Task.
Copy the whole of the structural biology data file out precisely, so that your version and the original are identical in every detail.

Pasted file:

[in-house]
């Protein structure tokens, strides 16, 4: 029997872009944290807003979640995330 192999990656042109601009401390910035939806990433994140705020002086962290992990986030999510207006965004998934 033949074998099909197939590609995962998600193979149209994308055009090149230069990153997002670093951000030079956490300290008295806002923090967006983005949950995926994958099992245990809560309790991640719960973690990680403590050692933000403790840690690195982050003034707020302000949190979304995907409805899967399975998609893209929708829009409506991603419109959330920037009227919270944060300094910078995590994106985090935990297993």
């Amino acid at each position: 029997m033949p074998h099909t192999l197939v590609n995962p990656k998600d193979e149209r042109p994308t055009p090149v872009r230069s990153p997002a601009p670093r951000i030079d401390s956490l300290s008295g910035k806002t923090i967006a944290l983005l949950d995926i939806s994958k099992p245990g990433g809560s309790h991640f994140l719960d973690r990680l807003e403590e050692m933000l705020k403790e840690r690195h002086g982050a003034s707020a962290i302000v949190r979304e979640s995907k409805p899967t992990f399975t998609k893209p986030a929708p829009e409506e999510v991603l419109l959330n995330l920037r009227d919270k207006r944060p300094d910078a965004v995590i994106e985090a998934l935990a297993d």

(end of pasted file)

[in-house]
């Protein structure tokens, strides 16, 4: 029997872009944290807003979640995330 192999990656042109601009401390910035939806990433994140705020002086962290992990986030999510207006965004998934 033949074998099909197939590609995962998600193979149209994308055009090149230069990153997002670093951000030079956490300290008295806002923090967006983005949950995926994958099992245990809560309790991640719960973690990680403590050692933000403790840690690195982050003034707020302000949190979304995907409805899967399975998609893209929708829009409506991603419109959330920037009227919270944060300094910078995590994106985090935990297993």
């Amino acid at each position: 029997m033949p074998h099909t192999l197939v590609n995962p990656k998600d193979e149209r042109p994308t055009p090149v872009r230069s990153p997002a601009p670093r951000i030079d401390s956490l300290s008295g910035k806002t923090i967006a944290l983005l949950d995926i939806s994958k099992p245990g990433g809560s309790h991640f994140l719960d973690r990680l807003e403590e050692m933000l705020k403790e840690r690195h002086g982050a003034s707020a962290i302000v949190r979304e979640s995907k409805p899967t992990f399975t998609k893209p986030a929708p829009e409506e999510v991603l419109l959330n995330l920037r009227d919270k207006r944060p300094d910078a965004v995590i994106e985090a998934l935990a297993d």